Authorities in Maui Update Missing Persons List After Wildfire; Over 100 Confirm Safety

by Ethan Kim
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Maui Wildfire Missing Persons Update

A day after Maui County officials disclosed a list of 388 individuals missing in the aftermath of the most devastating U.S. wildfire in over a century, the Federal Bureau of Investigation (FBI) stated on Friday that more than 100 people or their family members have contacted authorities to report their safety. The FBI is currently scrutinizing the information supplied to update and correct the list.

Steven Merrill, the FBI’s Special Agent in Charge in Honolulu, commented in a press briefing, “We are appreciative of those who have communicated with us via phone or email. Every name we can remove from the list allows us to focus our resources more effectively on locating those who remain unaccounted for.”

Several individuals initially listed as missing informed The Big Big News that they are in good health. However, some expressed confusion or frustration about their inclusion on the list. Tragically, at least two individuals on the list were confirmed to be among the fatalities, although official identification is still pending. The official death toll currently stands at 115.

Arturo Gonzalez Hernandez found his name on the list despite having moved away from the severely affected Lahaina area three years prior. He voiced concern over the inaccuracy of the list, citing the emotional toll it could have on those already grappling with the tragedy.

Terrí Thomas lost her life while attempting to flee the inferno by car, as reported by her cousin, Tammy Cruz. Thomas’ car was trapped in a traffic snarl-up, and only one friend managed to escape. Thomas’ family is still awaiting official notification of her demise.

The 388 names are a subset of a more expansive list, which the FBI said contained up to 1,100 reported missing persons. According to Merrill, the list did include minors, although a specific number was not disclosed.

In a similar incident following a 2018 wildfire in Paradise, California, a list of missing persons led to the identification of many who were initially presumed lost but were later found. The list eventually dwindled from 1,300 to just a dozen names.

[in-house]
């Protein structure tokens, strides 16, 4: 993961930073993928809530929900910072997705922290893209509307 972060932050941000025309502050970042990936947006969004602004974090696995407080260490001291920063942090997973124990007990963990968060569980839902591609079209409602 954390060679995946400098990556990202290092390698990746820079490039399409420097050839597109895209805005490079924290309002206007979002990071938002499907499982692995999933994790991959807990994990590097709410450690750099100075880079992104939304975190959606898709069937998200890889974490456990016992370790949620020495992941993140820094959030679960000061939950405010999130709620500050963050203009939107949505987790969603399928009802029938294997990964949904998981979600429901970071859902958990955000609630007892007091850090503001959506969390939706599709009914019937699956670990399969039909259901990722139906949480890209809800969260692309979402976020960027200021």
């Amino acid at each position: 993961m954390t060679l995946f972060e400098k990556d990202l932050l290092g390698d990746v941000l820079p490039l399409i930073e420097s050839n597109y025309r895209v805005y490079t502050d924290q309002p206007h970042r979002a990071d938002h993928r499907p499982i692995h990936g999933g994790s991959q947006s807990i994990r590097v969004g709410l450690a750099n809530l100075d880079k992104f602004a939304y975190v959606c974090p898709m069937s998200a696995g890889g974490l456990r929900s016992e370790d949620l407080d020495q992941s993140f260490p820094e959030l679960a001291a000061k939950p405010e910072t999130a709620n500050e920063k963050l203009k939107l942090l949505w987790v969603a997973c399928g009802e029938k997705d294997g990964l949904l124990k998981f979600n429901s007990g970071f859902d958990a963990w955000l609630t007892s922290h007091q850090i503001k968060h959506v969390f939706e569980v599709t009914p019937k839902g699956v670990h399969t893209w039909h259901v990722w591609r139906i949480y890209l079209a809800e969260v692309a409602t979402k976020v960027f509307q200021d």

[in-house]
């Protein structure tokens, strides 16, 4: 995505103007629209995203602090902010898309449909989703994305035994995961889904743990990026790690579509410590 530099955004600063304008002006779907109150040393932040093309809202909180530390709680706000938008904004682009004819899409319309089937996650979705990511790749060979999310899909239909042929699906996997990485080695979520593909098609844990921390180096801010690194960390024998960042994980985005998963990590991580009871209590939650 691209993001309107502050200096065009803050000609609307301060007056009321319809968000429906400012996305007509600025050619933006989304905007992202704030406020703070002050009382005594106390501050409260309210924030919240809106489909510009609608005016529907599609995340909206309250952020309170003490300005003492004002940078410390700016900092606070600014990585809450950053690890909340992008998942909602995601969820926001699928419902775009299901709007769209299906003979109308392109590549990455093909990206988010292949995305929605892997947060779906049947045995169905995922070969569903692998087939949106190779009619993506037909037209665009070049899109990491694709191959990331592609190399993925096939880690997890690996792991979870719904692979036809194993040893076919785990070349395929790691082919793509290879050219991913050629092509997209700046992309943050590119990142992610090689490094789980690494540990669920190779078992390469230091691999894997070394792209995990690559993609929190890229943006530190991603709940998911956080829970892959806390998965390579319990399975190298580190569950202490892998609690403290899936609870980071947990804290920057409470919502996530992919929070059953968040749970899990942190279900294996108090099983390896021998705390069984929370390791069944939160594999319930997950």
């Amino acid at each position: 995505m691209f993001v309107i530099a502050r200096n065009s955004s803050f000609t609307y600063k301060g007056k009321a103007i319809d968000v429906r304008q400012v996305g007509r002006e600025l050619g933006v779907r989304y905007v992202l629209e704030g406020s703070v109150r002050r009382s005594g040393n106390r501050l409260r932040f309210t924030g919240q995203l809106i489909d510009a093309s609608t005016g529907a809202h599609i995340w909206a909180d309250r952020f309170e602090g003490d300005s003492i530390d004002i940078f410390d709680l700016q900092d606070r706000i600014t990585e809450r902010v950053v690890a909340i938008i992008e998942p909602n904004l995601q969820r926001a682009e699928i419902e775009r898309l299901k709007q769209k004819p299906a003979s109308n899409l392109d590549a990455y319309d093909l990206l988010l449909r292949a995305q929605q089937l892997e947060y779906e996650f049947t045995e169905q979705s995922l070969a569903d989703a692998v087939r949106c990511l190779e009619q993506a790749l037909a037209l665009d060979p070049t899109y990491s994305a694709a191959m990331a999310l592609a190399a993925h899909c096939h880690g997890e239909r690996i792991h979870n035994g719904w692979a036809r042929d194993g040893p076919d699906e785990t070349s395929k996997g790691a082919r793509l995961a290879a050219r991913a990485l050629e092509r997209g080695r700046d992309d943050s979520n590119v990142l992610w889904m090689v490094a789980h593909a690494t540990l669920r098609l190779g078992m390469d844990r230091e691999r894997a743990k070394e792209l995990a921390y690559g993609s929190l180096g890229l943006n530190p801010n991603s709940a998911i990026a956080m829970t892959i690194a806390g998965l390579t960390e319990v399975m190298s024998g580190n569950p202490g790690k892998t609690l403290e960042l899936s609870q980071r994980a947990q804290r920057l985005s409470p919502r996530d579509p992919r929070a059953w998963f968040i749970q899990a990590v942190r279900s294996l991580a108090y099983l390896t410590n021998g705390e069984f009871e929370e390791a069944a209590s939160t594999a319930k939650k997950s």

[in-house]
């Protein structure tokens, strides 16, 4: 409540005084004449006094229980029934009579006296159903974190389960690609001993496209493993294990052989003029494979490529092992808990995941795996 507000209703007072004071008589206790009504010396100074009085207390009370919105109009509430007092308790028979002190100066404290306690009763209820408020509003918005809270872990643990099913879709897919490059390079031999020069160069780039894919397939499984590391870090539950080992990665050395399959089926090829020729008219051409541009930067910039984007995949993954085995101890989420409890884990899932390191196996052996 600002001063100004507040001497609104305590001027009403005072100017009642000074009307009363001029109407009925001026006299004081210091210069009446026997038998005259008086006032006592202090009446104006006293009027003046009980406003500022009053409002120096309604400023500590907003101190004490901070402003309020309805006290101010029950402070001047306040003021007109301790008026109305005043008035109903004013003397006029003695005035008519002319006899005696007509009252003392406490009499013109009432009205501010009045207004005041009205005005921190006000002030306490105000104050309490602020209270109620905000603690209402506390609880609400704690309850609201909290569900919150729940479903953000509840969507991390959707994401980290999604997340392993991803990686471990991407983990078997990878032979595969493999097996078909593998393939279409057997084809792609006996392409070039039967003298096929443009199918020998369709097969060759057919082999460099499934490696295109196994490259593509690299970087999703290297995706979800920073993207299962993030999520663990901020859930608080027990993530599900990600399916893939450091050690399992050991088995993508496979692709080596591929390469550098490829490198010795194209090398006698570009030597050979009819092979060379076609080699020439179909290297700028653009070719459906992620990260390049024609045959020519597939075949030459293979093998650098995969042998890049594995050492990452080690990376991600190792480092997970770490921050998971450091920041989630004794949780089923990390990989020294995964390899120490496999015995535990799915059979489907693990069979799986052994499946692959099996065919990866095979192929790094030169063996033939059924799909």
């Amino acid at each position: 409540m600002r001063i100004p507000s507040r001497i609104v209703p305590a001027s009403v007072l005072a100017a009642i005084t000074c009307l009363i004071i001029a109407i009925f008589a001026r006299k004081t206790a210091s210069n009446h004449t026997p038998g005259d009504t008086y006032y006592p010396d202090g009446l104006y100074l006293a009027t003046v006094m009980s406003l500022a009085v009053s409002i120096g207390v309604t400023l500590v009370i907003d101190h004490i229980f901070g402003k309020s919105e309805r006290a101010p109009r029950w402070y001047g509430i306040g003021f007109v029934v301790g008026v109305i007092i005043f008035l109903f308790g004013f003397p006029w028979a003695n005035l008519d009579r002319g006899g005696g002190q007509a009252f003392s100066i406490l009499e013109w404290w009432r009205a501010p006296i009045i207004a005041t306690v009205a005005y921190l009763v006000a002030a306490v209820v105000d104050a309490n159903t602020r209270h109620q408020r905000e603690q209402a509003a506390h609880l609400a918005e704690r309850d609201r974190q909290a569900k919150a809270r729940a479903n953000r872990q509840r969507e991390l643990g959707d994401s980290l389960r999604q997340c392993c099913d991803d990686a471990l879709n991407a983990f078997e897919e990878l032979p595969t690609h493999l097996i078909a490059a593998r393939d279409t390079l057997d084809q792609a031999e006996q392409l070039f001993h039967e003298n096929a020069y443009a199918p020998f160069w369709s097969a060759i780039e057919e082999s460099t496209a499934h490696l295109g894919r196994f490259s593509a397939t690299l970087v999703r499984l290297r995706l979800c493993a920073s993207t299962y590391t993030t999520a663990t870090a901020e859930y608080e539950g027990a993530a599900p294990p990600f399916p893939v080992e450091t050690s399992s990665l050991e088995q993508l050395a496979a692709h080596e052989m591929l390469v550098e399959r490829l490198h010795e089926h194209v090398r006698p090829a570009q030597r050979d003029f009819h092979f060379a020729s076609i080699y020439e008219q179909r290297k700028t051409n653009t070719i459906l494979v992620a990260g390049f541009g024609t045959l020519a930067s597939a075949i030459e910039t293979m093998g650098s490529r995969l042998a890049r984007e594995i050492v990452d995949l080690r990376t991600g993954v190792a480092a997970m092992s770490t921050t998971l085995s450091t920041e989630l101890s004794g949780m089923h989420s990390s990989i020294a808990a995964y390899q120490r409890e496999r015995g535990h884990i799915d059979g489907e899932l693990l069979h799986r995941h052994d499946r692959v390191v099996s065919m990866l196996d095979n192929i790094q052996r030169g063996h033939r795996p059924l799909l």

Heidi Mazur, a Lahaina resident, voiced her exasperation about being labeled missing despite her online activity. Meanwhile, MalamaKai Watson, who was not in Lahaina during the fires, said her name remained on the official list even after she had informed the FBI of her safety.

As of Thursday afternoon, an additional 1,732 individuals reported missing had been found and confirmed safe. The search for remains among the ruins continues and is expected to last several weeks, said Army Col. David Fielder, deputy commander of the joint task force responding to the wildfires.

Darryl Oliveira, the newly appointed interim administrator for Maui’s emergency management agency, expressed his commitment to rebuilding public trust following the resignations and controversies surrounding the disaster response.

Earlier this week, officials urged family members of the missing to offer DNA samples to assist in identification, a call that has seen limited response so far. According to Maui Prosecuting Attorney Andrew Martin, the low turnout may be attributed to a deep-rooted mistrust of the government, a sentiment that has historical origins dating back to the 1893 overthrow of the Hawaiian Kingdom.

Reporting was contributed by Johnson from Seattle; Boone from Boise, Idaho; and Dupuy from New York. Additional contributions came from Heather Hollingsworth in Mission, Kansas; Andrew Selsky in Salem, Oregon; and Mark Thiessen in Anchorage, Alaska.

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